It is interesting to observe that studies by other scientists have indicated that the nasal epithelium of people with Parkinson’s disease (both with and without the loss of olfactory abilities) is not damaged or presenting an accumulation of alpha synuclein (Click here for more on this).

So what happens to the olfactory bulbs in Parkinson’s disease?

A recent review of the previous studies investigating olfactory bulb volume in people with Parkinson’s disease was published in the Open Access journal PlosOne:

Olfactory_title

Title: Changes in Olfactory Bulb Volume in Parkinson’s Disease: A Systematic Review and Meta-Analysis.
Authors: Li J, Gu CZ, Su JB, Zhu LH, Zhou Y, Huang HY, Liu CF.
Journal: PLoS One. 2016 Feb 22;11(2):e0149286.
PMID: 26900958  (this report is OPEN ACCESS if you would like to read it)

The authors of the study conducted a systematic review (or meta-analysis) of all of the previous studies (six in total) that have measured the size of the olfactory bulb in the brains of people with Parkinson’s disease (using brain imaging techniques). They found that in all of the 6 studies (collectively 216 PD patients and 175 healthy controls) there was a significant reduction in the size of the olfactory bulbs of people with Parkinson’s disease. Strangely, they authors also found the right olfactory bulb was larger than the left in subjects with Parkinson’s disease across all of the studies, and this effect was not found in the healthy controls.

The motor features of Parkinson’s disease usually begin asymmetrically – by this we mean that the left arm is affected before the right, or the right leg has tremor before the left. This is different for each person, as the disease has no particular preference for either side of the body. So why on earth is the right olfactory bulb more affected than the left?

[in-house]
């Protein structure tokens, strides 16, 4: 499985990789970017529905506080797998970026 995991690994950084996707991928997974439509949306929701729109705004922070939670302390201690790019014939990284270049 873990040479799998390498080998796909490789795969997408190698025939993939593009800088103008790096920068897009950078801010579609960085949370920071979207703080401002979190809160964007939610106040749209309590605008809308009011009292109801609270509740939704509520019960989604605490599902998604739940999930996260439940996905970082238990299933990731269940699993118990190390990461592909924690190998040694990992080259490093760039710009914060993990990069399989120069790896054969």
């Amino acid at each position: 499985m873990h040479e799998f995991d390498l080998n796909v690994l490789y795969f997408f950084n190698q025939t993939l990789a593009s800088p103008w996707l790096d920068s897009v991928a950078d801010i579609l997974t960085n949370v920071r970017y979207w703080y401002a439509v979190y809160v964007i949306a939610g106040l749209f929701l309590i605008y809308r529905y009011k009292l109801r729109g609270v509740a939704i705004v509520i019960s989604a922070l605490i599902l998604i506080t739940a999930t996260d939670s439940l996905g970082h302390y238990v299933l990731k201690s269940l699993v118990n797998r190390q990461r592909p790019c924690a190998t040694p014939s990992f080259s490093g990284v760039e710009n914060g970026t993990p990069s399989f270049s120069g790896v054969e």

There is your homework question for tonight!

I’ll expect your answers tomorrow.

 

Diagnosed 2500 years ago? No problem.

Something different for you today – a history lesson…with some science.

The history of Parkinson’s disease dates back well before Dr James Parkinson made his observations about 6 patients 199 years ago (oh, big anniversary coming up! Who knew)

But it may surprise you to know that the history of Parkinson’s disease dates back before even Jesus turned up.

You actually have to go back a long back in order to get to the beginning…


If you were demonstrating the early features of Parkinson’s disease in the year 500 BCE, there was really only one place in the world that you wanted to be:

india-2do290z

India. Source: blogs.umb.edu

Not only did India have a extremely sophisticated system of diagnosis for what we call Parkinson’s disease, but they also have a VERY effective treatment!

Don’t believe me? Read on.

The diagnosis

Around 5000 BCE, the wise and farsighted members of the Indian medical establishment began pooling their collective knowledge – firstly in an oral form, but then eventually in a written format. That written material became the text known as the Ayurveda (/aɪ.ərˈveɪdə/; Sanskrit for “the science of life” or “Life-knowledge”).

It can not be understated how sophisticated the Ayurveda was for its time. This was a period bridging the ‘new stone age’ and the ‘Bronze age’. People’s understanding of medical afflictions was basically limited to what the Gods and evil spirits were doing to them.